Soybean Aphid Insecticide And Herbicide Tank Mixing, Marlin E. Rice Jul 2004

Soybean Aphid Insecticide And Herbicide Tank Mixing, Marlin E. Rice

Integrated Crop Management News

There are questions regarding the value of tank mixing an insecticide for soybean aphids with the application of glyphosate for weed control in glyphosate-resistant soybeans. This seems like a logical approach to reduce cost, however it is probably impractical because of timing and application issues. The optimum timing for soybean aphids has historically been between mid- or late July and early August; the optimum timing for glyphosate in soybean is when the weeds are less than 4-inches tall which is most likely to be in June.


Grape Colaspis Found In Central Iowa, Benjamin Kaeb, Jon J. Tollefson Jun 2004

Grape Colaspis Found In Central Iowa, Benjamin Kaeb, Jon J. Tollefson

Integrated Crop Management News

The grape colaspis is a root-feeding pest of crops, occasionally injuring corn. Historically in Iowa, it was a pest in crop rotations where corn followed red clover. As Iowa agriculture placed a greater emphasis on row crops (primarily corn and soybean), the incidence of grape colaspis infestations declined. However, in recent years (since 1999) the grape colaspis has reemerged in modern crop rotations causing damage to corn following soybeans. Significant populations in seed corn and commercial corn following seed corn have been observed in central Iowa.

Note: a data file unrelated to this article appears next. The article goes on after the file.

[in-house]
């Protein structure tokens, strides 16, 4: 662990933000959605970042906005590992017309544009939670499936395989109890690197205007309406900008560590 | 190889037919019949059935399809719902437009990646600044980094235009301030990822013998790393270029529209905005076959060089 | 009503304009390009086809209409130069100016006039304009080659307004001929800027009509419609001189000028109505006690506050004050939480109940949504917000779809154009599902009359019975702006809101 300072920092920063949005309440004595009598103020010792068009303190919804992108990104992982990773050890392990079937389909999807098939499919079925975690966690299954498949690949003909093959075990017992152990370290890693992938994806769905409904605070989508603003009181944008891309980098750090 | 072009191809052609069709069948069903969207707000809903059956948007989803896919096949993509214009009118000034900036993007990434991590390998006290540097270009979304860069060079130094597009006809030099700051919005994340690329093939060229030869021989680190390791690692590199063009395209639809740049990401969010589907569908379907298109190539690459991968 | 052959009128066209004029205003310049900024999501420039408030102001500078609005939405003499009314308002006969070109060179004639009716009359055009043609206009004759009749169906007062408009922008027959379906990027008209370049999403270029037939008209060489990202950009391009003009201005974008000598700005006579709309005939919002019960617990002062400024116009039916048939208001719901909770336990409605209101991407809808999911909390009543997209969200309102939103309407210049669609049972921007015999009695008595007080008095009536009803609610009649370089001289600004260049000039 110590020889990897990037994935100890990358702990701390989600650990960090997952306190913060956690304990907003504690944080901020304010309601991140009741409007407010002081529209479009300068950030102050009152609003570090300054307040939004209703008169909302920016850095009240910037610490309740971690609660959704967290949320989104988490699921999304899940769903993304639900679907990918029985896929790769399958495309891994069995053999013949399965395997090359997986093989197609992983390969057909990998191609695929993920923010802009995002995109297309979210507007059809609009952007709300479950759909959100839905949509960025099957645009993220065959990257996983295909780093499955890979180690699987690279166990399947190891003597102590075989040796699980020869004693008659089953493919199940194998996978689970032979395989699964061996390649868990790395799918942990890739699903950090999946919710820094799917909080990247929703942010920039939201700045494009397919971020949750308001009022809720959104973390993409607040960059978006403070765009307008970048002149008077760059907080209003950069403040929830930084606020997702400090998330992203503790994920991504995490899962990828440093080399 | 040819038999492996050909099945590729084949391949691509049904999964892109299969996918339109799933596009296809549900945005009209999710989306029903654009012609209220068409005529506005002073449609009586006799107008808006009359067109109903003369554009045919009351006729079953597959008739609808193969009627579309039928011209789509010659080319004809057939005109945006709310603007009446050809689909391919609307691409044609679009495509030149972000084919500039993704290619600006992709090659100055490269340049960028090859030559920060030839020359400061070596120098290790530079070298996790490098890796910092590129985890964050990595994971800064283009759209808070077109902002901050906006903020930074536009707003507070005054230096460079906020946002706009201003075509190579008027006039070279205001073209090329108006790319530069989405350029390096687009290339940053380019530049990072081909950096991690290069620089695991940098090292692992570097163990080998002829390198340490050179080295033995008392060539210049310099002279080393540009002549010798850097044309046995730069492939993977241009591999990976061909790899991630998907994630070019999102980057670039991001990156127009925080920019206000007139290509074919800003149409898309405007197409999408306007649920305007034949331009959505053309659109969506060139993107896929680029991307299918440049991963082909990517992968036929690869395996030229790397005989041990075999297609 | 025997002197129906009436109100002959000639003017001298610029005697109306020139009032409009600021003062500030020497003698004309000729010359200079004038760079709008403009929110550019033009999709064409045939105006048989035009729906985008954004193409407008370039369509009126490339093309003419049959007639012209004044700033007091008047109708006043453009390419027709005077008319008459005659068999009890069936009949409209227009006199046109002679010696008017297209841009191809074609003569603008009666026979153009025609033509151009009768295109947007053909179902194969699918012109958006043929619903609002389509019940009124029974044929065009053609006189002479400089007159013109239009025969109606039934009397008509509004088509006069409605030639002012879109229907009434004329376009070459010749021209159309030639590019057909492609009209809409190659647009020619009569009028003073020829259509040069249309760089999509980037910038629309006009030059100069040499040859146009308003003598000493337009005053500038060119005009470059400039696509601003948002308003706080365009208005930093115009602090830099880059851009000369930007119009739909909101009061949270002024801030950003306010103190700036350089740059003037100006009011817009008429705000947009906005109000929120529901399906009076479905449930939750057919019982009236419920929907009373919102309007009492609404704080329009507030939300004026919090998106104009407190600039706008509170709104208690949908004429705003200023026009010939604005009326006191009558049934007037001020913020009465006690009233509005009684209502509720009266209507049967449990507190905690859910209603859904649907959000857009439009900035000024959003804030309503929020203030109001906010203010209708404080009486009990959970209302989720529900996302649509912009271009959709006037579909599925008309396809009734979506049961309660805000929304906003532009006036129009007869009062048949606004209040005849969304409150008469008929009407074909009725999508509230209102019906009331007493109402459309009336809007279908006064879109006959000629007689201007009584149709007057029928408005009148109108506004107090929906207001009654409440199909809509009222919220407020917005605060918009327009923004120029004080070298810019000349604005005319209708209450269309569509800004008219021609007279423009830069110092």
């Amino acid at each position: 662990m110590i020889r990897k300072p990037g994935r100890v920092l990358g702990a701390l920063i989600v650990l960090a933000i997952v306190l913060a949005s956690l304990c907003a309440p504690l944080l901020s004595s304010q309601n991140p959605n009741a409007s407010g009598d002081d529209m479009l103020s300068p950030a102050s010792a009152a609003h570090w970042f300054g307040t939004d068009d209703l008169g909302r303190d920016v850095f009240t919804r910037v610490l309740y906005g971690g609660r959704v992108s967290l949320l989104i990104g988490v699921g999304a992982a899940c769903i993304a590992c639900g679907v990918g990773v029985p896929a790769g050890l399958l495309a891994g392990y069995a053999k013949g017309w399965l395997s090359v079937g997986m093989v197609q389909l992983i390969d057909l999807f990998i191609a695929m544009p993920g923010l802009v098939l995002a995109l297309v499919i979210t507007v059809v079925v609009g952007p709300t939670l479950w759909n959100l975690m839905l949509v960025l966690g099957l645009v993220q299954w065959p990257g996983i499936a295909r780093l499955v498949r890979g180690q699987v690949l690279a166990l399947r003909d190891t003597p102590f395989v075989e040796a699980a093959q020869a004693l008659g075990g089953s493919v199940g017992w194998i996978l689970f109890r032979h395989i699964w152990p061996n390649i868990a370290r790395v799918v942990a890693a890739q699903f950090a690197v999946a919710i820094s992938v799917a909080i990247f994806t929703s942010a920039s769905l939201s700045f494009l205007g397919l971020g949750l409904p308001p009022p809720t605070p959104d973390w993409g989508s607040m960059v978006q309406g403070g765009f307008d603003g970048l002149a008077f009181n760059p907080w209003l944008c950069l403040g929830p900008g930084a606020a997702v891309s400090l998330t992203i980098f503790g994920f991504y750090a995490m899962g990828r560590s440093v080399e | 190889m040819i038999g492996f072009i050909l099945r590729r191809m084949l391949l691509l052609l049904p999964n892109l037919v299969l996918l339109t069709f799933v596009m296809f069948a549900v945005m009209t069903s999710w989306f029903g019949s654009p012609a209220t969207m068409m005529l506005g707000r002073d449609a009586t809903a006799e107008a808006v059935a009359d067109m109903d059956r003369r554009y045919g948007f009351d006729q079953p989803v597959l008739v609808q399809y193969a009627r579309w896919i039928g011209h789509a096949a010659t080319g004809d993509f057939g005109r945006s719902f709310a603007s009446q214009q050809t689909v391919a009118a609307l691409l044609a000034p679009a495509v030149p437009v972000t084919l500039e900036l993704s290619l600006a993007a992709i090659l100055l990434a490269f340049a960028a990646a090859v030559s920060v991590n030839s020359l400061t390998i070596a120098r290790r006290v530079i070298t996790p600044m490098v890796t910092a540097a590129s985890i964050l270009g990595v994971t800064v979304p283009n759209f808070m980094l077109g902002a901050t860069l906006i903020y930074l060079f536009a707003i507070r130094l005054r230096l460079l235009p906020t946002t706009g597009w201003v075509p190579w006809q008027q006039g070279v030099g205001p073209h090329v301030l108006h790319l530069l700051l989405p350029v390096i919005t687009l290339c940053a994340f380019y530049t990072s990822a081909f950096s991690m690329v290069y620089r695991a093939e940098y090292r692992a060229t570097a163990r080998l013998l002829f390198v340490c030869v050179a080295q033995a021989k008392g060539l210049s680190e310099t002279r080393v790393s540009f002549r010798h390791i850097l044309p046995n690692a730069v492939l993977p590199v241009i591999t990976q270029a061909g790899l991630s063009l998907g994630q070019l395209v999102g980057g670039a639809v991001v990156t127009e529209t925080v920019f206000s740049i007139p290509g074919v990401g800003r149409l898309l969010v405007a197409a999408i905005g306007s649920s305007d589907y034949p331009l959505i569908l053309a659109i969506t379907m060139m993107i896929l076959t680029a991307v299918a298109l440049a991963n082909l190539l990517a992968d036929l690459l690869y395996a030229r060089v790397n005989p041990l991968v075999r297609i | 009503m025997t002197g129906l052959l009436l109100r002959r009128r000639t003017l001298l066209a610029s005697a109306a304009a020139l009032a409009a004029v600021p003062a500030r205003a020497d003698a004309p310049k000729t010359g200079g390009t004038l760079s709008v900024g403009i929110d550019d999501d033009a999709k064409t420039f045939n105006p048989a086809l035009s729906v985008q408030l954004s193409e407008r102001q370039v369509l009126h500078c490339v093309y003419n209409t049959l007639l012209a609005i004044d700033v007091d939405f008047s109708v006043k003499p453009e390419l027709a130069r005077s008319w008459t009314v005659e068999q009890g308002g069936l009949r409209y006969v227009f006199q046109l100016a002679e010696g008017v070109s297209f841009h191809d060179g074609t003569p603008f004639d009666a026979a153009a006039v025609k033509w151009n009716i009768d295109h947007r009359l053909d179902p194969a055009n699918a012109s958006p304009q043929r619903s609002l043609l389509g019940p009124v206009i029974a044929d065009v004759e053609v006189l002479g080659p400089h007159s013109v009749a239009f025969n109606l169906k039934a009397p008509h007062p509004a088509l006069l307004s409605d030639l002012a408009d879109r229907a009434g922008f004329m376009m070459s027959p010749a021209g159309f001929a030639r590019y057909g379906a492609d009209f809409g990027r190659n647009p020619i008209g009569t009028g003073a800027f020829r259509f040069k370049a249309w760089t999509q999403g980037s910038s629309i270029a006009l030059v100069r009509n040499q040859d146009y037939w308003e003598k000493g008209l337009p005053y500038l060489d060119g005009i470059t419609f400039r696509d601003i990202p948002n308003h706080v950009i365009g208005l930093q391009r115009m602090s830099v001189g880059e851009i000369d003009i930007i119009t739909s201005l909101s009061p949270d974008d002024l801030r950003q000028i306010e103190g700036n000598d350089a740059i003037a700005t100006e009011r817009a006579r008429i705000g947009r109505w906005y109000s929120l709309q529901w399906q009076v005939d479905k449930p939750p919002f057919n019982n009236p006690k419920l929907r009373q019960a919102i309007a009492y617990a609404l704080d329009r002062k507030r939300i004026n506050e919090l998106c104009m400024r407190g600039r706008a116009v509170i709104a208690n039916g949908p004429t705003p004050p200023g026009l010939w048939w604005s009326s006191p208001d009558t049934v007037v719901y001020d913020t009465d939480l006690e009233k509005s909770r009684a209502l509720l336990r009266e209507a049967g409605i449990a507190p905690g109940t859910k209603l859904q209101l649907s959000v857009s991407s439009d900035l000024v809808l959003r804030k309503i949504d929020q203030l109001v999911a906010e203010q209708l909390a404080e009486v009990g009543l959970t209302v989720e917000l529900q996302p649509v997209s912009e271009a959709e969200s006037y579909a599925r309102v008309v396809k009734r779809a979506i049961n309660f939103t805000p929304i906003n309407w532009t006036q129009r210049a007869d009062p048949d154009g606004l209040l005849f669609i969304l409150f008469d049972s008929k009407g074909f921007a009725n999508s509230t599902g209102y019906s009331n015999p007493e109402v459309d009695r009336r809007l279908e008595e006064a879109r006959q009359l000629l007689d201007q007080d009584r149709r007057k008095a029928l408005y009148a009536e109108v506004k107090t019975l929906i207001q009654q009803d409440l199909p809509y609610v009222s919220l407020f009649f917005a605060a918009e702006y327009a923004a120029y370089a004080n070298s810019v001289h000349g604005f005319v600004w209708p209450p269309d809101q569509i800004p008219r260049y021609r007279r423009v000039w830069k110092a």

Soybean Aphids, Natural Enemies And The Economic Threshold, Marlin E. Rice Jun 2004

Soybean Aphids, Natural Enemies And The Economic Threshold, Marlin E. Rice

Integrated Crop Management News

Small colonies of soybean aphids were found in eastern Iowa on June 8. Natural enemies of soybean aphids, such as lady beetles (especially the multicolored Asian lady beetle), green lacewings, insidious flower bugs and other beneficial insects occur in Iowa soybean fields and will eat aphids. These predators probably will be most helpful in June and early July when fields are most likely to have small aphid populations.


Evaluate Insecticide Seed-Treated Cornfields, Marlin E. Rice Jun 2004

Evaluate Insecticide Seed-Treated Cornfields, Marlin E. Rice

Integrated Crop Management News

I have had reports of white grubs causing significant stand loss in a handful of fields, while reports of black cutworm and wireworm damage have been infrequently reported this spring. Now would be a good time to evaluate the performance of cornfields with insecticide seed treatments. The systemic seed treatments (Cruiser, Gaucho, and Poncho) were widely promoted last winter as effective treatments for control of white grubs, wireworms and cutworms.


Armyworm Defoliating Young Corn, Marlin E. Rice Jun 2004

Armyworm Defoliating Young Corn, Marlin E. Rice

Integrated Crop Management News

Armyworms (sometimes called true armyworms) are reported defoliating a few fields in Iowa. Mark Carlton, Extension specialist-field crops, reports damage from Lucas County and Larry Metcalf, a producer, reports damage from Dubuque County.


Stalk Borers Moving Into Corn, Marlin E. Rice Jun 2004

Stalk Borers Moving Into Corn, Marlin E. Rice

Integrated Crop Management News

Stalk borers are notorious for killing or stunting corn rows next to fences, grassed waterways, and conservation terraces. Control measures can be taken to prevent this damage, but fields must first be scouted on a timely basis.


Soybean Aphid Hits Eastern Iowa, Marlin E. Rice Jun 2004

Soybean Aphid Hits Eastern Iowa, Marlin E. Rice

Integrated Crop Management News